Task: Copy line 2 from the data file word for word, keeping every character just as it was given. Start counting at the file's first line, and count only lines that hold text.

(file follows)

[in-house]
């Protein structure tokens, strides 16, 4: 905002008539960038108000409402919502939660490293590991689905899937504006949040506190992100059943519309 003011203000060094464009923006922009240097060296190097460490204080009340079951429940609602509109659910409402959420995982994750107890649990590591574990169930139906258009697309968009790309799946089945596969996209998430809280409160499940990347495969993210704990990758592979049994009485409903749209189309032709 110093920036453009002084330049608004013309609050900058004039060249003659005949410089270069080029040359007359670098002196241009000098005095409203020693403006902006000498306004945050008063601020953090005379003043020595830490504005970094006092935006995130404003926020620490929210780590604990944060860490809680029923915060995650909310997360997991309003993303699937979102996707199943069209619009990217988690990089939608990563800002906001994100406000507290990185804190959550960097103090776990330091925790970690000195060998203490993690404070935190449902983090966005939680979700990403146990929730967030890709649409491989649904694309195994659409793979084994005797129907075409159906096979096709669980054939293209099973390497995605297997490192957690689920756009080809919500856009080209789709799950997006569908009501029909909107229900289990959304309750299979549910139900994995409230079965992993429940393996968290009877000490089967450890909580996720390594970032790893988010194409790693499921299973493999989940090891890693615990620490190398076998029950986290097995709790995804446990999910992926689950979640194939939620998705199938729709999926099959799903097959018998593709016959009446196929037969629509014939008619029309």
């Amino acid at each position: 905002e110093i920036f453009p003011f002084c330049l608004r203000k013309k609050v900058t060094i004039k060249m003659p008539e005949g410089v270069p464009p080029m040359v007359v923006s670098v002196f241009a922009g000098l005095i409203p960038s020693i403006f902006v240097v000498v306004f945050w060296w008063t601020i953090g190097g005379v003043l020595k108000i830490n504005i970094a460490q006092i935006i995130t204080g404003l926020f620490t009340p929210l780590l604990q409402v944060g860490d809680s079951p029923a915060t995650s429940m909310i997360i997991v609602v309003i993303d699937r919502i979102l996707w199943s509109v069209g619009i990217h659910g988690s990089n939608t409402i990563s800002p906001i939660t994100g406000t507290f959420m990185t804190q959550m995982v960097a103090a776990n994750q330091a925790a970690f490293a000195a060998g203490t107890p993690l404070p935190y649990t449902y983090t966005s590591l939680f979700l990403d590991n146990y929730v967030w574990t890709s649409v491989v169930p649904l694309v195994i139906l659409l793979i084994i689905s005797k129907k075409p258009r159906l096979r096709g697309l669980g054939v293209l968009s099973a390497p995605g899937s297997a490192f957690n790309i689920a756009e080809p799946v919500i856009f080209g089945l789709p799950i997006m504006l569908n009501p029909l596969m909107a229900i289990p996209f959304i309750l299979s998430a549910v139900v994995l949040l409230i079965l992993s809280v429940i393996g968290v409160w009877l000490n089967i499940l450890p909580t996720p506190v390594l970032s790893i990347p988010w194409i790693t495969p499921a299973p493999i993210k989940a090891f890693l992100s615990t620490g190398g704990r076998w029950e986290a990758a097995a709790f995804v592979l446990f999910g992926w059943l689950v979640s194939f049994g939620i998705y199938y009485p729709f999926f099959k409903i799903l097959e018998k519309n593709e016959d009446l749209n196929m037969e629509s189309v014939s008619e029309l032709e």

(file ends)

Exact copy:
């Protein structure tokens, strides 16, 4: 905002008539960038108000409402919502939660490293590991689905899937504006949040506190992100059943519309 003011203000060094464009923006922009240097060296190097460490204080009340079951429940609602509109659910409402959420995982994750107890649990590591574990169930139906258009697309968009790309799946089945596969996209998430809280409160499940990347495969993210704990990758592979049994009485409903749209189309032709 110093920036453009002084330049608004013309609050900058004039060249003659005949410089270069080029040359007359670098002196241009000098005095409203020693403006902006000498306004945050008063601020953090005379003043020595830490504005970094006092935006995130404003926020620490929210780590604990944060860490809680029923915060995650909310997360997991309003993303699937979102996707199943069209619009990217988690990089939608990563800002906001994100406000507290990185804190959550960097103090776990330091925790970690000195060998203490993690404070935190449902983090966005939680979700990403146990929730967030890709649409491989649904694309195994659409793979084994005797129907075409159906096979096709669980054939293209099973390497995605297997490192957690689920756009080809919500856009080209789709799950997006569908009501029909909107229900289990959304309750299979549910139900994995409230079965992993429940393996968290009877000490089967450890909580996720390594970032790893988010194409790693499921299973493999989940090891890693615990620490190398076998029950986290097995709790995804446990999910992926689950979640194939939620998705199938729709999926099959799903097959018998593709016959009446196929037969629509014939008619029309």